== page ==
Western Herald – AAUP contract nears expiration
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AAUP contract nears expiration

By Hunter Maybee
Western Herald

(Michael Paeplow / Western Herald) Joetta Carr, Chief Negotiator for AAUP, and Paul Wilson, President of the WMU Chapter of AAUP, led the AAUP rally in front of the administration building on campus on Wednesday. Below: Joseph Belonax,  WMU professor of Marketing, joined fellow WMU professors marching for higher pay at the AAUP rally on Wednesday.

(Michael Paeplow / Western Herald) Joetta Carr, Chief Negotiator for AAUP, and Paul Wilson, President of the WMU Chapter of AAUP, led the AAUP rally in front of the administration building on campus on Wednesday. Below: Joseph Belonax, WMU professor of Marketing, joined fellow WMU professors marching for higher pay at the AAUP rally on Wednesday.

The American Association of University Professors (AAUP) Western Michigan University chapter held their largest rally in three years Wednesday. Over 250 faculty members gathered outside the Siebert Administration building to call on the WMU Administration to listen to their requests.

Joetta Carr, chief negotiator for the AAUP, spoke during the rally, drawing cheers from the crowd.
“We have made progress on many issues,” Carr said. “But we are still far, far, apart on salaries … The administration acts like we are replaceable. They refuse to pay us a salary that values our work.”

During the speech, Carr directed the microphone she was speaking out of towards the administration building and said, “Western cannot function without us President Dunn.”

Carr also reiterated the AAUP’s constant demand this year for a “real salary increase.”

(Michael Paeplow / Western Herald) Joseph Belonax,  WMU professor of Marketing, joined fellow WMU professors marching for higher pay at the AAUP rally on Wednesday.

(Michael Paeplow / Western Herald) Joseph Belonax, WMU professor of Marketing, joined fellow WMU professors marching for higher pay at the AAUP rally on Wednesday.

Friday, hours before the contract expires, the AAUP has called for an emergency meeting of its membership behind closed doors.

“We will speak candidly with our membership on the status of the negotiations and on the proposals that the administration will have put forward by then,” Paul Wilson, president of the WMU AAUP chapter said of the meeting.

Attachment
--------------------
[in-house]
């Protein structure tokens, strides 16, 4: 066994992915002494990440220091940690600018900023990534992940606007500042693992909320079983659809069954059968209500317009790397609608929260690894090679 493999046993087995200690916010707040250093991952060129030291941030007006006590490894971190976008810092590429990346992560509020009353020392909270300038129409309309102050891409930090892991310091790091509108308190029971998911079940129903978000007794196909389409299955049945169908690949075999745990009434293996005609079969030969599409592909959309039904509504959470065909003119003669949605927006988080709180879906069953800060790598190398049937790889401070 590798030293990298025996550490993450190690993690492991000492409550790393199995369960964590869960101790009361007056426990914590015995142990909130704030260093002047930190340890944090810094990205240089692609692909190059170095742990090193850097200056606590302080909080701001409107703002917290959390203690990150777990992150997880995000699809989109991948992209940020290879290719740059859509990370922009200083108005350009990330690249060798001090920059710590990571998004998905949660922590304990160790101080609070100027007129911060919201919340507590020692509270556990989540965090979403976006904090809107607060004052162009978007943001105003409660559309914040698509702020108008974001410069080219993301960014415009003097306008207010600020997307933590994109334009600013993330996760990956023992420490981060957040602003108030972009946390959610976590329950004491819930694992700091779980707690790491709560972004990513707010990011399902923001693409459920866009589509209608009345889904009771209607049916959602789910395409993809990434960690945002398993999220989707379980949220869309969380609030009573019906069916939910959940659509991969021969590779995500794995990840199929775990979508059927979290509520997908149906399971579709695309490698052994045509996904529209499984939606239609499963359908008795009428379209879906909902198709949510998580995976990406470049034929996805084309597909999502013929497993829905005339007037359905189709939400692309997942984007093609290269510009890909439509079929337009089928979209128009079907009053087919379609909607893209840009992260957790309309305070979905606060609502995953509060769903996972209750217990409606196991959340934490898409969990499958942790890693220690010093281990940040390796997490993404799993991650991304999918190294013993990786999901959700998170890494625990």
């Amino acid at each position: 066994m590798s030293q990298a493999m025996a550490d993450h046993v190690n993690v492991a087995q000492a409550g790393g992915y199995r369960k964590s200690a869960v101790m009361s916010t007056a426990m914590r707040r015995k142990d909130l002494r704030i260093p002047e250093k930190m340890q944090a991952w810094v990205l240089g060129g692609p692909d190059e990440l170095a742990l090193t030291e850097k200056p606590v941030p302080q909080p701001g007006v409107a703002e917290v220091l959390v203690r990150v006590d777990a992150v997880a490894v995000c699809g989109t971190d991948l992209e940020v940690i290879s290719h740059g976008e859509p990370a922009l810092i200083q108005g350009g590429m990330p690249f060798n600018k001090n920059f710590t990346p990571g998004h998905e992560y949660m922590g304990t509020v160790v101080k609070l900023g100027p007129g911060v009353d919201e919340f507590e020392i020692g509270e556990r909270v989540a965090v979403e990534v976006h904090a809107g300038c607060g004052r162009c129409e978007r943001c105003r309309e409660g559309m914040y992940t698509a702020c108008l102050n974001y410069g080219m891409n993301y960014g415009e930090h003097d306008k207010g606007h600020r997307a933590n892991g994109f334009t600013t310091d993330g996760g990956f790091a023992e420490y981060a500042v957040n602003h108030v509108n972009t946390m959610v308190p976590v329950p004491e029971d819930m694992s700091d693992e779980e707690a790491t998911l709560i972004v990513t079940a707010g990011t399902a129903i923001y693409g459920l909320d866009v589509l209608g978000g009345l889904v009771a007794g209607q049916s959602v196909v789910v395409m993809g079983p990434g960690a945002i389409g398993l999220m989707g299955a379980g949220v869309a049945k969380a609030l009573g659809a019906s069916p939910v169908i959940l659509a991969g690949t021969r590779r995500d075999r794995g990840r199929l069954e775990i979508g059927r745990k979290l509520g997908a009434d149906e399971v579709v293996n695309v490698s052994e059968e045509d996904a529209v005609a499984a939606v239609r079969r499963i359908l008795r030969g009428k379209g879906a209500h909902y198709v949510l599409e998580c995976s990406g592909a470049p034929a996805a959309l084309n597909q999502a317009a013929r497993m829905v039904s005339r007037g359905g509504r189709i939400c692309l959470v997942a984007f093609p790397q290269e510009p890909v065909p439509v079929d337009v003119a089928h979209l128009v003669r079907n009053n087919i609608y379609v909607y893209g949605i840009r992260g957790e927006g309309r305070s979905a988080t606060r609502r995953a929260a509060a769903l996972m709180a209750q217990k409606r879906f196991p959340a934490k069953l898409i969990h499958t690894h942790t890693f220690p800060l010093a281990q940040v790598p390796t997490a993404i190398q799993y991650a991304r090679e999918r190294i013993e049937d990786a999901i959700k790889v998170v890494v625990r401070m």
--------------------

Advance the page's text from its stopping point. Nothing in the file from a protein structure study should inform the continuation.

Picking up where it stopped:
“We want to ask advice from our membership,” Wilson said. “We will discuss every option we can think of. Western hasn’t had a strike since 1984.”

Wilson went on to say that while it is not unusual for negotiations to last this long, “the last time we had a demonstration this large was in 1984.”

Carr spoke about Friday afternoon’s meeting as well.

“The faculty are voting with their feet today and giving the administration a strong message [that] we are not happy,” she said.

The holding point for these negotiations has been salary. Carr called the administration’s proposals up to this point, “insulting.”

Carr also outlined what the AAUP wants.

“We are asking for a wage increase that is slightly over inflation,” she said.
Inflation rates, according to the AAUP Web site, are now at 4.6 percent per year.

“We just want to keep up,” Carr said. “We have been losing ground for about a decade.”

“We are losing faculty because other comparable institutions pay much higher than Western,” Carr said, when asked why the AAUP was so angry about the current salaries. We are the one’s to teach the students. We need more tenured faculty to better serve students.”

Carr claims that the administration has told the AAUP that WMU does not have the money.

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12 Comments to AAUP contract nears expiration
    • JM
    • The faculty is not the only group of employees who want a wage increase, and I think it’s greedy of the AAUP to demand such a sharp increase while the state economy continues to limit the funding coming into WMU. This notion that any group is more important to the functions of the university is ridiculous. It goes back to the phrase “It take a village to raise a child”

      While I am not familiar at all with the negotiations or how much money the administration has reserved for wage increases for the entire university, I do know for a fact that there are many non-Union employees who are waiting for this contract to finalize before they will find out if they receive raises, and the university’s support staff will continue to leave the university for higher paying jobs if they don’t receive some small increase.